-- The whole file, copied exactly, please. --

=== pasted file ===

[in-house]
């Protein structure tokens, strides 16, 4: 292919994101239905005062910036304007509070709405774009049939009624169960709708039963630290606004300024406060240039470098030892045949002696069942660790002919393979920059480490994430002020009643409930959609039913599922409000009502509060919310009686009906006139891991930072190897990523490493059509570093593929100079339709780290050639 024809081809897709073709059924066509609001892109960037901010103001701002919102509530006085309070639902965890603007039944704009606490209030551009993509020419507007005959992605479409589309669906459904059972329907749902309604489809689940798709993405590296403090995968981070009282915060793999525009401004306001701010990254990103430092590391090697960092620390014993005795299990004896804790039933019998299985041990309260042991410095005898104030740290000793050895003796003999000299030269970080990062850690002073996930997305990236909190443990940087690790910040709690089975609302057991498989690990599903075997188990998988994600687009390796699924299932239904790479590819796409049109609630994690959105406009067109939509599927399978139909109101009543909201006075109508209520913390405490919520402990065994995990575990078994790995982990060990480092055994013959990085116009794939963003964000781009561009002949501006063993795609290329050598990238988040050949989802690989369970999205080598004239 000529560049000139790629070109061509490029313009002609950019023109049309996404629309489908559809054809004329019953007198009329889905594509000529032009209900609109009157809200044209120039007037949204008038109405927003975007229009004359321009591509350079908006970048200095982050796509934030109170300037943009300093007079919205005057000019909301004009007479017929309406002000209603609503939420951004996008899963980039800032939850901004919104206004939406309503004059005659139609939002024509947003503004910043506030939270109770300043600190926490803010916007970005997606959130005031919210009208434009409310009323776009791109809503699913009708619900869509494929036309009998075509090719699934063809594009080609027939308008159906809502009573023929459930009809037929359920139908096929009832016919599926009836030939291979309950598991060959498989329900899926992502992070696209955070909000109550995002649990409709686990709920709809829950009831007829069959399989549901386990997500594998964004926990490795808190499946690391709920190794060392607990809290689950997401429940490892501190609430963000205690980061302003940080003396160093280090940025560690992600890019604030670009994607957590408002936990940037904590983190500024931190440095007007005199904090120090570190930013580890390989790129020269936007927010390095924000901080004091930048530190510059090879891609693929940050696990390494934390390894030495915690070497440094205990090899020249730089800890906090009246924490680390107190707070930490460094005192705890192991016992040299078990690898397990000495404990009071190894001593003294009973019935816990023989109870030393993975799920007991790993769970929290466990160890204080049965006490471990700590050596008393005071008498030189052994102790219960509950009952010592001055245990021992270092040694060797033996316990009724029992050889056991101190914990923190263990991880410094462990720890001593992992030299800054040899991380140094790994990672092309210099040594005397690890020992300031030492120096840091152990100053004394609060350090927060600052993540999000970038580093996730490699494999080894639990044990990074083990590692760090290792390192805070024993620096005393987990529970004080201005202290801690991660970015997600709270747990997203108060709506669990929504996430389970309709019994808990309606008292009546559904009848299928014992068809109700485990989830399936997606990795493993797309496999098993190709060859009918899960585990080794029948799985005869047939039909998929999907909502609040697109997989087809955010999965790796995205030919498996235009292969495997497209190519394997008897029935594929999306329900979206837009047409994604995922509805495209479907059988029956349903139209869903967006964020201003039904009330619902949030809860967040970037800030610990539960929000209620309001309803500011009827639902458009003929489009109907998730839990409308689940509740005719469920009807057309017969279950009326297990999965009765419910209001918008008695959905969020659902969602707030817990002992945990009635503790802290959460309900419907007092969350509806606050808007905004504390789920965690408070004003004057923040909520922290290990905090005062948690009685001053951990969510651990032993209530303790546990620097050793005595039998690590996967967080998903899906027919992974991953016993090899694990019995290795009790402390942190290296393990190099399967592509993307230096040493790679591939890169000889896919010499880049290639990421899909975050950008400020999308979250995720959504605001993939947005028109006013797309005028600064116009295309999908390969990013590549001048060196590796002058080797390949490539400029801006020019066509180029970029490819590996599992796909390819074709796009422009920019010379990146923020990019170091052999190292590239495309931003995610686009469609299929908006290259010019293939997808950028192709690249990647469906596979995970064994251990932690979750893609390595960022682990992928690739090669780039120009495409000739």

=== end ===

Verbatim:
[in-house]
């Protein structure tokens, strides 16, 4: 292919994101239905005062910036304007509070709405774009049939009624169960709708039963630290606004300024406060240039470098030892045949002696069942660790002919393979920059480490994430002020009643409930959609039913599922409000009502509060919310009686009906006139891991930072190897990523490493059509570093593929100079339709780290050639 024809081809897709073709059924066509609001892109960037901010103001701002919102509530006085309070639902965890603007039944704009606490209030551009993509020419507007005959992605479409589309669906459904059972329907749902309604489809689940798709993405590296403090995968981070009282915060793999525009401004306001701010990254990103430092590391090697960092620390014993005795299990004896804790039933019998299985041990309260042991410095005898104030740290000793050895003796003999000299030269970080990062850690002073996930997305990236909190443990940087690790910040709690089975609302057991498989690990599903075997188990998988994600687009390796699924299932239904790479590819796409049109609630994690959105406009067109939509599927399978139909109101009543909201006075109508209520913390405490919520402990065994995990575990078994790995982990060990480092055994013959990085116009794939963003964000781009561009002949501006063993795609290329050598990238988040050949989802690989369970999205080598004239 000529560049000139790629070109061509490029313009002609950019023109049309996404629309489908559809054809004329019953007198009329889905594509000529032009209900609109009157809200044209120039007037949204008038109405927003975007229009004359321009591509350079908006970048200095982050796509934030109170300037943009300093007079919205005057000019909301004009007479017929309406002000209603609503939420951004996008899963980039800032939850901004919104206004939406309503004059005659139609939002024509947003503004910043506030939270109770300043600190926490803010916007970005997606959130005031919210009208434009409310009323776009791109809503699913009708619900869509494929036309009998075509090719699934063809594009080609027939308008159906809502009573023929459930009809037929359920139908096929009832016919599926009836030939291979309950598991060959498989329900899926992502992070696209955070909000109550995002649990409709686990709920709809829950009831007829069959399989549901386990997500594998964004926990490795808190499946690391709920190794060392607990809290689950997401429940490892501190609430963000205690980061302003940080003396160093280090940025560690992600890019604030670009994607957590408002936990940037904590983190500024931190440095007007005199904090120090570190930013580890390989790129020269936007927010390095924000901080004091930048530190510059090879891609693929940050696990390494934390390894030495915690070497440094205990090899020249730089800890906090009246924490680390107190707070930490460094005192705890192991016992040299078990690898397990000495404990009071190894001593003294009973019935816990023989109870030393993975799920007991790993769970929290466990160890204080049965006490471990700590050596008393005071008498030189052994102790219960509950009952010592001055245990021992270092040694060797033996316990009724029992050889056991101190914990923190263990991880410094462990720890001593992992030299800054040899991380140094790994990672092309210099040594005397690890020992300031030492120096840091152990100053004394609060350090927060600052993540999000970038580093996730490699494999080894639990044990990074083990590692760090290792390192805070024993620096005393987990529970004080201005202290801690991660970015997600709270747990997203108060709506669990929504996430389970309709019994808990309606008292009546559904009848299928014992068809109700485990989830399936997606990795493993797309496999098993190709060859009918899960585990080794029948799985005869047939039909998929999907909502609040697109997989087809955010999965790796995205030919498996235009292969495997497209190519394997008897029935594929999306329900979206837009047409994604995922509805495209479907059988029956349903139209869903967006964020201003039904009330619902949030809860967040970037800030610990539960929000209620309001309803500011009827639902458009003929489009109907998730839990409308689940509740005719469920009807057309017969279950009326297990999965009765419910209001918008008695959905969020659902969602707030817990002992945990009635503790802290959460309900419907007092969350509806606050808007905004504390789920965690408070004003004057923040909520922290290990905090005062948690009685001053951990969510651990032993209530303790546990620097050793005595039998690590996967967080998903899906027919992974991953016993090899694990019995290795009790402390942190290296393990190099399967592509993307230096040493790679591939890169000889896919010499880049290639990421899909975050950008400020999308979250995720959504605001993939947005028109006013797309005028600064116009295309999908390969990013590549001048060196590796002058080797390949490539400029801006020019066509180029970029490819590996599992796909390819074709796009422009920019010379990146923020990019170091052999190292590239495309931003995610686009469609299929908006290259010019293939997808950028192709690249990647469906596979995970064994251990932690979750893609390595960022682990992928690739090669780039120009495409000739």